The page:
Cheese Crisps That Will Be Gone in an Instant

I’ve been meaning to try to make cheese straws for a while. They are so yummy and crispy. But they seem so fussy and hard to make—and as you know I always try to get to super-simple. Well, these are so simple to make and taste so good, they won’t last until they cool. You can make them to impress people at dinner parties (which I rarely hold), or you can make them as a snack just for fun.

I adapted this from a recipe in my favorite magazine, Garden and Gun. As a Southern lifestyle magazine, they went more traditional with white flour and hot peppers (if you’ve had a cheese straw down South, you know they pack a punch!). While I would love that, my kids would cry and that would annoy me, so no hot peppers, no crying, and no regrets!

I am not calling these straws because I am such an unfussy cook that getting a straw look takes too much work. I found that making little balls is much easier, and tastes just as yummiful!

Cheese Crisps

Ingredients:

1 cup whole wheat pastry flour (organic, of course)

4 Tablespoons butter (softened)

6 ounces cheddar cheese (or ¾ cup)

¼ cup Romano cheese

1 egg yolk

¼ cup olive oil

Salt

Directions:

1. Preheat the oven to 350 degrees.

2. Add all the ingredients and mix together in a bowl, like you are making pie dough.

3. Roll out with a rolling pin on a floured surface, and knead it by folding it over a few times. It should feel soft, and even greasy! Fold and press a few more times.

4. Roll into little balls whatever size you want—teeny-tiny or cookie-size—and press gently.

5. Sprinkle tops with salt (just a little!)

6. Bake for about 20 minutes (keep an eye on them; smaller ones will take less time, larger, more—you want them browned and bubbling).

7. Put on a rack on parchment paper to cool, and eat ‘em up!

Of course, feel free to doctor these up with hot peppers, herbs, or different cheeses!

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15 Responses to Cheese Crisps That Will Be Gone in an Instant

  1. Susan says:

    Sorry, Garden and Gun. Singular, not plural, horticulture and ballistics.

  2. maria (farm country kitchen) says:

    It’s the awesomest magazine in the whole world…other than my own of course!

  3. Laurie says:

    My favorite wouldn’t be a gun publication–try MaryJane’s Farm, it’s wonderful.

  4. Linda says:

    This is a great recipe. I will try it,asap. I tried something similar with hand made puff pastry once. Talk about lotsa butter! Thanks for the recipe.

  5. Jurrina says:

    My whole family love Cheese Crisp. Daily in the afternoon they are crazy about to eat Cheese Crisp. I make that recipe in a different way; it counts me a lot of time to be made. I will try this recipe. Thanks for sharing Maria; I have a cooking book and all the time I make different meals for my family, my Kitchen Cabinets Hamilton are always full with ready to cook Cheese Crisp.

  6. matt says:

    I am feel like Jurrina might have lot of money in offshore account that needs your account number to you for send.

  7. matt says:

    Sorry for my last dumbass comment.

    Also, sorry for butting into your conversation. But, ummmmm, uh, errrr, uh, wellllll………………uh

    Did I hear “all y’all” (proper Texas slang) talking about not only guns (which I am not a big fan of (unless I’m shootin’ in which I am a big fan)) but cheese and a way to make it crispy and even more delicious than it already was?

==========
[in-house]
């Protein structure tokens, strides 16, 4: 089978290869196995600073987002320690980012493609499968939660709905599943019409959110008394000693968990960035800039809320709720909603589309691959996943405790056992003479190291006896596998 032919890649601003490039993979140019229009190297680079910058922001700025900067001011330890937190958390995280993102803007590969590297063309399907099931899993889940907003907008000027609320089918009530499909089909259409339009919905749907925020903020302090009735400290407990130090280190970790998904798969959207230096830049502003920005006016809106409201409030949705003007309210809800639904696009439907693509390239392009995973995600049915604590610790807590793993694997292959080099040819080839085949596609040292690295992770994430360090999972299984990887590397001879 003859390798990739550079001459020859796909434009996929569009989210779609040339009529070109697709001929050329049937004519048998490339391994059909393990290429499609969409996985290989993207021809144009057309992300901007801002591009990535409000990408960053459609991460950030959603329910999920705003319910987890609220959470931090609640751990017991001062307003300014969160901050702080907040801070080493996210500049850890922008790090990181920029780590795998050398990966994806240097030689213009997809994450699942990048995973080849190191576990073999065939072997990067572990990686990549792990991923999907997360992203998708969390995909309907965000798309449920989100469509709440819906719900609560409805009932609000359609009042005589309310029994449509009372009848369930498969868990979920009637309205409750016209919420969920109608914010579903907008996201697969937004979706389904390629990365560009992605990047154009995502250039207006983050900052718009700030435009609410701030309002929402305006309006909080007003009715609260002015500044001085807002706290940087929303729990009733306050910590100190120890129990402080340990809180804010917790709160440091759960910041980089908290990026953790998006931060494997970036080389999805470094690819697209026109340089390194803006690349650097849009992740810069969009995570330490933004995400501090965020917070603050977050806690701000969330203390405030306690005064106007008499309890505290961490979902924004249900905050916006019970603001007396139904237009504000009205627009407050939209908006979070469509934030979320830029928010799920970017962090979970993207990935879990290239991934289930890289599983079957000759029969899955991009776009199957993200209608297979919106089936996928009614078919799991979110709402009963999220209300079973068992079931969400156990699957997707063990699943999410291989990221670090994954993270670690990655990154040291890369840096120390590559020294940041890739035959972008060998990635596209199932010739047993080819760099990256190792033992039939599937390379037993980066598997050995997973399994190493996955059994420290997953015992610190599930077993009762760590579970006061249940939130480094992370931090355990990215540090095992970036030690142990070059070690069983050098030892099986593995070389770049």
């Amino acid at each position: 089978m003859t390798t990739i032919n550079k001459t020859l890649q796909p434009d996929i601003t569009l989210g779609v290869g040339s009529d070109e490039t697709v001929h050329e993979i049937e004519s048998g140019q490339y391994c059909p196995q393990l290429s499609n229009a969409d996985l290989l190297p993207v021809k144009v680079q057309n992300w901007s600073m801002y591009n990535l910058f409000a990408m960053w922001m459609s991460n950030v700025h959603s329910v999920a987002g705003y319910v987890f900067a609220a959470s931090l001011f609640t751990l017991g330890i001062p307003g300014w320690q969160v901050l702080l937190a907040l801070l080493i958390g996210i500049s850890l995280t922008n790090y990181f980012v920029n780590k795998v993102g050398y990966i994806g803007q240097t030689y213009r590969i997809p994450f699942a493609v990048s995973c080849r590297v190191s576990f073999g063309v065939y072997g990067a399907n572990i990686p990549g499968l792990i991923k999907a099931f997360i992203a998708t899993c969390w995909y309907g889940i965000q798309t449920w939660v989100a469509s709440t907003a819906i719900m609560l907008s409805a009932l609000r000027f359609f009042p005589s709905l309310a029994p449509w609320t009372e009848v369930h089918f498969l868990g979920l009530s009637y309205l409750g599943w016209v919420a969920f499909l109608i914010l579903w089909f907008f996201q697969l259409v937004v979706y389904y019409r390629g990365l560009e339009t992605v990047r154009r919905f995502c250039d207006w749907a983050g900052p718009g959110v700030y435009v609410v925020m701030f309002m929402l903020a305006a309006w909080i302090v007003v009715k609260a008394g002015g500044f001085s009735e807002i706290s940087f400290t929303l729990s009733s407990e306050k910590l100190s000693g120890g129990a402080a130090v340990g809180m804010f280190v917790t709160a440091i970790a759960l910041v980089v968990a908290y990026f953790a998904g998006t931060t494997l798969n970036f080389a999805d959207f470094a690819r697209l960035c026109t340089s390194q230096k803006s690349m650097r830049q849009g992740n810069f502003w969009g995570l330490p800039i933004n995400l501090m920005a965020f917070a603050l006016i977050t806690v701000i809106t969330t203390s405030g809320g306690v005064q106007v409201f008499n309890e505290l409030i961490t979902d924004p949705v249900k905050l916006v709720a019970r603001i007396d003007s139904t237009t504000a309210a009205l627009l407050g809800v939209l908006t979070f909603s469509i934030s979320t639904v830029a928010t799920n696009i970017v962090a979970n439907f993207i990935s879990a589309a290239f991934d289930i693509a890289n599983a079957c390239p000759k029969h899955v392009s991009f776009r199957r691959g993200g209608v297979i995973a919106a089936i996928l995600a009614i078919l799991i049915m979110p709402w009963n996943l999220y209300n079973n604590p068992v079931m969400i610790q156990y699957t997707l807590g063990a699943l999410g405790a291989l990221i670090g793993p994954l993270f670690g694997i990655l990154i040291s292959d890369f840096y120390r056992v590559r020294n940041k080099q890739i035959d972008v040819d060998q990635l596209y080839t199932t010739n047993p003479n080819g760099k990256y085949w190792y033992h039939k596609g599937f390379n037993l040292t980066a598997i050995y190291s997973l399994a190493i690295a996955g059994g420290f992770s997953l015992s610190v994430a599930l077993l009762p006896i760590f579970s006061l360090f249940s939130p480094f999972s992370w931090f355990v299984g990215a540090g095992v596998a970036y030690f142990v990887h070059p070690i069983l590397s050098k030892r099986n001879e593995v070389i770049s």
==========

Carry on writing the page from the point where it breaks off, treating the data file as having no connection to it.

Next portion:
Anywhooo.

  8. maria (farm country kitchen) says:

    Thank you for apologizing Matt,

    I like to think we can talk about anything here — but in a way that’s respectful of all people and all our myriad differences.

    Here’s to cheese crisps!

  9. matt says:

    Let’s talk about anything then.

    First topic: Women’s liberation vs. the “Myriad of Cultural Difference”.

    When I was an undergrad, I wrote a paper on the Yanomomo tribe of Northern Brazil. In my reading on this topic, I found a couple of interesting things:

    First, the men of the tribe had a ceremony in which they punched each other in the chest as hard as they possibly could.

    Second, the women of the tribe rated the amount that their husbands loved them by how hard their husbands had beaten them.

    Anyway. I just really think that it sucks that Jurrina is stuck in the kitchen.

  10. maria (farm country kitchen) says:

    And I’m so glad I’m not a member of the Yanomomo tribe of Northern Brazil! :-)

  11. DJ in PA says:

    Thanks for the recipe! We have enjoyed our share of cheese straws at our house over the years but you are absolutely right: shaping them can be terribly fussy and a nuisance. Who needs that?!

    I too love Garden & Gun lest anyone get the wrong idea about it without–you know– actually reading it: for those who are unaware, it is a high quality magazine all about an outdoors/country lifestyle including pursuits that are in praise of basic living/self sufficiency: skills of fishing, hunting for food or just the fun of things like paddling sports or sporting clays– in addition to features on home, garden and a great eye for the arts. One can embody all of that without living in a remote compound, away from white table cloths, concert halls or painting exhibitions. It reminds me of an American magazine version of a Barbour ad and come to think of it, at a certain strain of southern society, one can get the closest taste of our nation’s British roots here on our side of the pond, than any other region, IMHO. Huey Lewis was right when he sang “Its hip to be square.”